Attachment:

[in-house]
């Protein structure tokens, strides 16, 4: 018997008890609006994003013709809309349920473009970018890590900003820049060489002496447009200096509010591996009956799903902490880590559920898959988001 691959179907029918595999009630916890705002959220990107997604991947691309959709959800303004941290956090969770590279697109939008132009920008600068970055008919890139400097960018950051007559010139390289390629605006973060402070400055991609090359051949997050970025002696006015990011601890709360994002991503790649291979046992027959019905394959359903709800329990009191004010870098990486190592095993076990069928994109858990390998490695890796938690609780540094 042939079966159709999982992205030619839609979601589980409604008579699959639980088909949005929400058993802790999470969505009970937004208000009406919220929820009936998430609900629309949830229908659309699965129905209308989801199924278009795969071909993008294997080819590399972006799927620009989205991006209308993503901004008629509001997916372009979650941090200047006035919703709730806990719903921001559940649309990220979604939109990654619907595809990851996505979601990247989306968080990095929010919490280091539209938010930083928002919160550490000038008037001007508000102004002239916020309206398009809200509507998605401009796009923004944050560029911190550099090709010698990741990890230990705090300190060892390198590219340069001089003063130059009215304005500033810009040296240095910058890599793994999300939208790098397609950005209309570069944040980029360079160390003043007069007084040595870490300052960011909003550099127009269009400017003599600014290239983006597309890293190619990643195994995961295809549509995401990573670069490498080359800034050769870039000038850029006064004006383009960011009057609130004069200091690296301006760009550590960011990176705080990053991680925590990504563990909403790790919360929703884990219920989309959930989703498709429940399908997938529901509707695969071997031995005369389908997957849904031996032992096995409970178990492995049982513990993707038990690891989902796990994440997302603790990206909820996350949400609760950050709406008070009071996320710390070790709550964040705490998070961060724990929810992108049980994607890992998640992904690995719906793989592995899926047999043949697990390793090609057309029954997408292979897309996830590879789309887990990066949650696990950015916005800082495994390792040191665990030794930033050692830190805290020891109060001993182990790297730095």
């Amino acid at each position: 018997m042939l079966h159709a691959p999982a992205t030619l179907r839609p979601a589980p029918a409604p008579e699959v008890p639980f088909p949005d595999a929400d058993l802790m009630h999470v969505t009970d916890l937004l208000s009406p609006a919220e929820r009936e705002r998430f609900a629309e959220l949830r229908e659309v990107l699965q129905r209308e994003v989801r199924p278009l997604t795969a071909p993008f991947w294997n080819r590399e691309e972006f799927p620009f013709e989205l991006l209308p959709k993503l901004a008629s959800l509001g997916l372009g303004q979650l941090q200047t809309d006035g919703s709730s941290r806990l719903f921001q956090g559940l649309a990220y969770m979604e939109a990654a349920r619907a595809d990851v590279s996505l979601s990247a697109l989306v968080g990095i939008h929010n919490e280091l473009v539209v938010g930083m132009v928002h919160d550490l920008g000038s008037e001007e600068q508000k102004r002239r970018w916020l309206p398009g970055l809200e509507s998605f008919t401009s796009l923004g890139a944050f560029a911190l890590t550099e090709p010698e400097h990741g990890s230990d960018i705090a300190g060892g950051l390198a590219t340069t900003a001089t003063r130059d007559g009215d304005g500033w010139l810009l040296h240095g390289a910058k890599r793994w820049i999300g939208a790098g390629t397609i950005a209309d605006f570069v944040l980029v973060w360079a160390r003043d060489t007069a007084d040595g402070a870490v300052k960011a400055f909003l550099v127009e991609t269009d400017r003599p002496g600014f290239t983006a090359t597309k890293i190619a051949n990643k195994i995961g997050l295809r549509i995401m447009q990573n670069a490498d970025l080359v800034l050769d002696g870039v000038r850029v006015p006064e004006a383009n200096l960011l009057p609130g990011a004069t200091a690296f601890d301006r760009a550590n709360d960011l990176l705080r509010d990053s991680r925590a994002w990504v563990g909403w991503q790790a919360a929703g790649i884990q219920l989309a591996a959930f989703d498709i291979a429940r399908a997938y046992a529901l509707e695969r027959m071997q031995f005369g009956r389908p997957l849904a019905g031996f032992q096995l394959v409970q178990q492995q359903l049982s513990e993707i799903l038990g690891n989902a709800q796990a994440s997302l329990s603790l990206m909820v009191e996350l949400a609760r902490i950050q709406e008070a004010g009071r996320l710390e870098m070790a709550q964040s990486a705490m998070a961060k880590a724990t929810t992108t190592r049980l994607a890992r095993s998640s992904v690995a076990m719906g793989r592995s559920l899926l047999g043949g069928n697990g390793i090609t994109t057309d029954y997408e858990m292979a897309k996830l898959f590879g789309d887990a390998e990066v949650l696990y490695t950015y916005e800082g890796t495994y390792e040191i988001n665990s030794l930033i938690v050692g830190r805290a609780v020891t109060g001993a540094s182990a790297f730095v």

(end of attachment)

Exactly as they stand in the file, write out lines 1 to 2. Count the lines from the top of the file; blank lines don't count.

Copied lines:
[in-house]
């Protein structure tokens, strides 16, 4: 018997008890609006994003013709809309349920473009970018890590900003820049060489002496447009200096509010591996009956799903902490880590559920898959988001 691959179907029918595999009630916890705002959220990107997604991947691309959709959800303004941290956090969770590279697109939008132009920008600068970055008919890139400097960018950051007559010139390289390629605006973060402070400055991609090359051949997050970025002696006015990011601890709360994002991503790649291979046992027959019905394959359903709800329990009191004010870098990486190592095993076990069928994109858990390998490695890796938690609780540094 042939079966159709999982992205030619839609979601589980409604008579699959639980088909949005929400058993802790999470969505009970937004208000009406919220929820009936998430609900629309949830229908659309699965129905209308989801199924278009795969071909993008294997080819590399972006799927620009989205991006209308993503901004008629509001997916372009979650941090200047006035919703709730806990719903921001559940649309990220979604939109990654619907595809990851996505979601990247989306968080990095929010919490280091539209938010930083928002919160550490000038008037001007508000102004002239916020309206398009809200509507998605401009796009923004944050560029911190550099090709010698990741990890230990705090300190060892390198590219340069001089003063130059009215304005500033810009040296240095910058890599793994999300939208790098397609950005209309570069944040980029360079160390003043007069007084040595870490300052960011909003550099127009269009400017003599600014290239983006597309890293190619990643195994995961295809549509995401990573670069490498080359800034050769870039000038850029006064004006383009960011009057609130004069200091690296301006760009550590960011990176705080990053991680925590990504563990909403790790919360929703884990219920989309959930989703498709429940399908997938529901509707695969071997031995005369389908997957849904031996032992096995409970178990492995049982513990993707038990690891989902796990994440997302603790990206909820996350949400609760950050709406008070009071996320710390070790709550964040705490998070961060724990929810992108049980994607890992998640992904690995719906793989592995899926047999043949697990390793090609057309029954997408292979897309996830590879789309887990990066949650696990950015916005800082495994390792040191665990030794930033050692830190805290020891109060001993182990790297730095």